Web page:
Some people claim that I don't readily embrace change, but they're wrong. I rush to embrace change when I see a benefit in doing so, but absent a clear incentive, I stay with what I know works. That attitude explains much of why I never cozied up to the 2008 release of Microsoft's Office suite for Mac OS X; the tools in Office 2004 were very well-suited to my needs and there was no incentive for me to switch. Office for Mac 2011, which is scheduled to launch on Oct. 26, is another matter entirely.
For starters, the 2011 release includes the return of a Mac version of the Outlook e-mail client and information manager. I confess that I've been hooked on Outlook since it first appeared in Office 97 and saw Entourage, its equivalent for the last two releases of Office for Mac, as a half-hearted and grossly inferior substitute.
Even though I'm never going to be a serious developer, I'm also glad to see the return of Visual Basic for Applications in Office for Mac 2011. Many organizations have committed a great deal of effort to home-grown Office-based applets written in VBA, and as much as I believe that the future of applications is in cloud-, mobile- and Web-based tools, the reality of the here and now means that VBA support is critical if Microsoft and Office are to remain meaningful to Mac users in the enterprise.
The first thing users will notice when they open an Office 2011 application is the ribbon interface, which for me has always been a stumbling block in the Windows versions of Office since its introduction in the 2007 release. I'm still not completely sold on the concept, but thankfully, it complements the menu interfaces of Office for Mac rather than replacing them, as it does in Office for Windows.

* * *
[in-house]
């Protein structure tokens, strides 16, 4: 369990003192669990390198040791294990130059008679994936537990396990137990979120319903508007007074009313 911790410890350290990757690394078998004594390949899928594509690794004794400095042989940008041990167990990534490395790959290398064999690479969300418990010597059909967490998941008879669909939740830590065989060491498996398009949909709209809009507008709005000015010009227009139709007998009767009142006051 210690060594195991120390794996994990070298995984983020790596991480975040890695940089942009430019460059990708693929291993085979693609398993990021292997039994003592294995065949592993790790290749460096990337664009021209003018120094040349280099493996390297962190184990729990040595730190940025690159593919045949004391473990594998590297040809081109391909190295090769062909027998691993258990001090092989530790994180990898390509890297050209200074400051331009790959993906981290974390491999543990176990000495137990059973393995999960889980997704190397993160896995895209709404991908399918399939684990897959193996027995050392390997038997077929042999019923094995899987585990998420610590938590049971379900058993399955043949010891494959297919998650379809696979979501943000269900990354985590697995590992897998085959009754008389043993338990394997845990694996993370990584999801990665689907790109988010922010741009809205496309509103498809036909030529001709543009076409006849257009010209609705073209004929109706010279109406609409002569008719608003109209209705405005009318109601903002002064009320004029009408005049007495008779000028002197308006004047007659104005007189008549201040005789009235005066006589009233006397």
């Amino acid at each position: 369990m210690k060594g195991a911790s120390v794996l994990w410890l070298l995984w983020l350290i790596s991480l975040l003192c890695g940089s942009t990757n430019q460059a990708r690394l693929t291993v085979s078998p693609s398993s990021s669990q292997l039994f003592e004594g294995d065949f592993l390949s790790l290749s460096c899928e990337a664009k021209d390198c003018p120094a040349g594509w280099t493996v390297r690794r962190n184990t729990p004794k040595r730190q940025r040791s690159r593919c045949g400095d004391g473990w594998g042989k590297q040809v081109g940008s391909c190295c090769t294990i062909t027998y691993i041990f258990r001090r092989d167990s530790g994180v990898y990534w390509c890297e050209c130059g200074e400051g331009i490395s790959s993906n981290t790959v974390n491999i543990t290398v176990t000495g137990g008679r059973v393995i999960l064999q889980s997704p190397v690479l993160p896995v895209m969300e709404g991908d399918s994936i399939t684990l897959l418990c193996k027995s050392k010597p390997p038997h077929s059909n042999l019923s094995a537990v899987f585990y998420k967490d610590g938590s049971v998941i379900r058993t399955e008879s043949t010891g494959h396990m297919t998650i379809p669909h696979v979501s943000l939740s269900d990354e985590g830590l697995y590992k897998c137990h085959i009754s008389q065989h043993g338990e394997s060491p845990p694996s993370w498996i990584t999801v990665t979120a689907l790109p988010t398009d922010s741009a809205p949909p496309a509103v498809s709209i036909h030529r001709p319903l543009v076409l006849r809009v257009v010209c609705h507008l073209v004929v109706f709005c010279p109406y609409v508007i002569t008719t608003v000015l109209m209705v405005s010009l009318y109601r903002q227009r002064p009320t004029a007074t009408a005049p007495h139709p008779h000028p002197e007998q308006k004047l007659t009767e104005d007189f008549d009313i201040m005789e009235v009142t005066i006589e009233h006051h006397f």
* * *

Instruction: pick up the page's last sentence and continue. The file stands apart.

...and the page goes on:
Perhaps the nicest feature for anyone who shares documents across different platforms is the relative lack of compatibility issues between Office for Mac 2011 and Office 2010 for Windows; there may be some features such as the Mac edition's Publishing Layout view that will only be available on one platform, but the content itself will work seamlessly on the current version for that OS platform.
In addition, Office for Mac 2011 includes an overhauled template presenter in Template Galleries; this offers multi-age previews of document templates, rather than the customary first-page preview, and the ability to modify templates from within the gallery and preview the changes. Media browsing is also made easier, with the ability to view iMovie projects, iPhoto libraries and iTunes playlists from within an Office application, as well as keyword-based search for media.
Microsoft's Office Web Apps-Web-based versions of Word, Excel, PowerPoint, OneNote and Outlook-become available for Mac users in this release of Office for Mac. Exchange users can access e-mail, calendar and contacts via the Outlook Web App, while the other Web Apps allow editing of documents saved to Microsoft's SkyDrive service or a SharePoint 2010 site. Volume license customers of Office 2011 will receive access to Office Web Apps via their company's instance of SharePoint Foundation 2010, while personal and small-business users have free access to SkyDrive.
This release of Office for Mac is the first that Microsoft has offered that runs only on Apple's Intel-based systems; Leopard 10.5.8 is the minimum OS release level supported. A minimum of 1GB of RAM is required, twice that of Office 2008 for Mac. The suite will be sold in a Home & Student Edition made up of Word, Excel, PowerPoint and MSN Messenger for Mac, and two editions that include Outlook for Mac: Home & Business and Academic editions. Word for Mac, Excel for Mac and PowerPoint for Mac will also be sold separately. Although Office 2011 will not be available to the public until the end of October, Microsoft began accepting preorders on Sept. 28.